Scones sometimes scare people away, but they’re really one of the easiest pastries to make. Not a lot of mixing (in fact, make sure you don’t mix it too much. You don’t want it to break down very much.) and no kneading. But the reason this takes a little more effort than your normal scone is twofold. 1) You have to zest two entire lemons. Zesting is such a pain in the butt. Takes forever, though the results are way worth it. And 2) PW says to drop the scones into the glaze and fully coat the scones with icing. You need to be very gentle, I had several of my scones break in half at this point. So frustrating. And then once they’re glazed you need to let them dry for a couple hours to fully set.
It’s so nice to have PW’s photos to reference as you’re working on her recipes. And she’s on the money with letting the cream, rosemary, and lemon rest together for a while (both for the scones and the icing). The flavors really pop during this time – so don’t skip that step!
I would make a couple changes to her recipe though.
- Don’t dunk the scones into the icing. They were so sweet, it really turned them into a dessert. Instead I’d just do a drizzle of the icing over the top of the scones. They won’t be so pixie stick sweet and they won’t take as long to set. Make sure you make only half as much icing – or less – since you won’t need to fully cover the scones this way. (Although, I made these on Friday night and took a dozen to brunch on Saturday morning and then took the other dozen to brunch on Sunday morning after a cousin’s son’s baptism. The glaze really locked in the freshness. The Sunday scones were as delicious as the Saturday scones.)
- This recipe makes 24 scones – and that’s exactly the number of scones I came out with. I wish I had cut a second diagonal through the rectangles when I rolled them out so the scones would have been half the size. This made huge scones – and as sweet as they were, no one could finish them! Cutting them in half though would have made 48 scones. Too many. Even if you make larger scones, I think you could get away with doing a half batch with this recipe. As usual, PW portions are mammoth!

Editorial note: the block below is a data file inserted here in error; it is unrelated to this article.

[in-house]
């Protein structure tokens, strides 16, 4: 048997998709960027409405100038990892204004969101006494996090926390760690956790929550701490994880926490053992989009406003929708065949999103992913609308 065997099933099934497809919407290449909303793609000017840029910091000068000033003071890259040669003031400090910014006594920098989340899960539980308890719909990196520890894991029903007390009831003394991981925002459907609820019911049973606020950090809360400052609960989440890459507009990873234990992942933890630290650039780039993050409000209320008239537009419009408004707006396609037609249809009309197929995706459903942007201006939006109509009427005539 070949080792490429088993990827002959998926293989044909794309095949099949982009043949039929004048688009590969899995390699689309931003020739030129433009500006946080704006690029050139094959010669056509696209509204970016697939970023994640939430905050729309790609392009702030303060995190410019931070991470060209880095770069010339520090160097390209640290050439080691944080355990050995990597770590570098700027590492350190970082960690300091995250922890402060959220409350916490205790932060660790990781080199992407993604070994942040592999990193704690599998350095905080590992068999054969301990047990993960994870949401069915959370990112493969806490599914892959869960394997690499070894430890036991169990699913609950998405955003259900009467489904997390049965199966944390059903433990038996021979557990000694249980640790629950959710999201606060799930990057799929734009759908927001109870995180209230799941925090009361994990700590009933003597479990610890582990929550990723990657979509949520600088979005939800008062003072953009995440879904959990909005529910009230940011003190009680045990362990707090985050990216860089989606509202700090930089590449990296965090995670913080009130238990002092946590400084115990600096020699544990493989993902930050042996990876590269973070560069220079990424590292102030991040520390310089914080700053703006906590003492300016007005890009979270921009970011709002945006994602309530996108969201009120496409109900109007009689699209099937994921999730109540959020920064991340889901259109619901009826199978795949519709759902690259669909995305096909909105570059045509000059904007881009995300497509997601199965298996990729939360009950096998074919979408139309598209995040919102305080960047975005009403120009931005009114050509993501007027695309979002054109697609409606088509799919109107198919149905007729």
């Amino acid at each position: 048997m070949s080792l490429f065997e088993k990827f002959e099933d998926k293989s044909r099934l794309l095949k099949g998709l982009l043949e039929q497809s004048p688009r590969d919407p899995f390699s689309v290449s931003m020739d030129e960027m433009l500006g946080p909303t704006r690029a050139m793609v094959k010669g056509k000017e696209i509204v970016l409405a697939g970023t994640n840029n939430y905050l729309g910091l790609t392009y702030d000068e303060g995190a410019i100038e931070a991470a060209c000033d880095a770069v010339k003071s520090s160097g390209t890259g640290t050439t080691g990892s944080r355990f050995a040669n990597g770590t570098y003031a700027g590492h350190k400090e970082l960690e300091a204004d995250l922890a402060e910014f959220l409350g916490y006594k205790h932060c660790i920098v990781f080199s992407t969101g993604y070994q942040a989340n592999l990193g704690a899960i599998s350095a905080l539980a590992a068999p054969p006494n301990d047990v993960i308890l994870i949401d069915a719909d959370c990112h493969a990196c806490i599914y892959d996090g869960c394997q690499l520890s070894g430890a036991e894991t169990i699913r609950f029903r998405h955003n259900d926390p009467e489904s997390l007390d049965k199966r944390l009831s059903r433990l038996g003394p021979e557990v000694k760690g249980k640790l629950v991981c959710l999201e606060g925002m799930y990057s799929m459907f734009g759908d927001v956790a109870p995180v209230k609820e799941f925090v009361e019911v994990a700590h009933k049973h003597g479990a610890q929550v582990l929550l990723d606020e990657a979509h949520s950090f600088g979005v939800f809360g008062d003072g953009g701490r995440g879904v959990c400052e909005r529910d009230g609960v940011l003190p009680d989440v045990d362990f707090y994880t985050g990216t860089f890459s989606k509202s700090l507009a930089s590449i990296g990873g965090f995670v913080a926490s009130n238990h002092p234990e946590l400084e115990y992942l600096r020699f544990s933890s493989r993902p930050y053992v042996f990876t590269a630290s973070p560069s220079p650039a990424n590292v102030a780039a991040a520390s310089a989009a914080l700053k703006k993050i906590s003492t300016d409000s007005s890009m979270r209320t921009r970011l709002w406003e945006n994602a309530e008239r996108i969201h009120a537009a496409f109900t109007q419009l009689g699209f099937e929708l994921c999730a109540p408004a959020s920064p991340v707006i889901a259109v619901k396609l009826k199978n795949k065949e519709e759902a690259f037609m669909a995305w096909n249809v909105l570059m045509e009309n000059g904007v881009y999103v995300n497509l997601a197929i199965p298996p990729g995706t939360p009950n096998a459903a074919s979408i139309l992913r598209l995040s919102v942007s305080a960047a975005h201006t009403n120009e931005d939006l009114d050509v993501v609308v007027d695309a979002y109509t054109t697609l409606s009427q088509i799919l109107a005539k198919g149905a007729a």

Everyone loved the rosemary and lemon combination and they go wonderfully with a cup of coffee. I would have given these a five star rating, but they were just too darn sweet. Cut the glaze down to just a drizzle and you’re golden.
A fair amount of clean up. Rolling out the scones (rolling pin and lots of flour on your counter top – or if you’re like me and have a porous counter, lots of flour on your pastry mat), zesting a lemon (cleaning the zester gives me a headache), baking (cookie sheets and baking mats – if you don’t have a baking mat, get one today. Definitely worth the investment. Way less burning, cooked on food, and easier clean up.), and then all the icing clean up. I know you’re tired of hearing about it, but again with the icing… I didn’t have enough racks to let them set up on, so I had to get creative.
It left me with a lot of utensils to clean, although it got the job done!
This recipe made some really rich scones, with not a lot of extra investment. I don’t think you’ll want to use the 5 cups powdered sugar to make the full amount of icing, so no worries there, and the rest of the recipe called for reasonable amounts of reasonable ingredients. I good recipe to wow the company with!!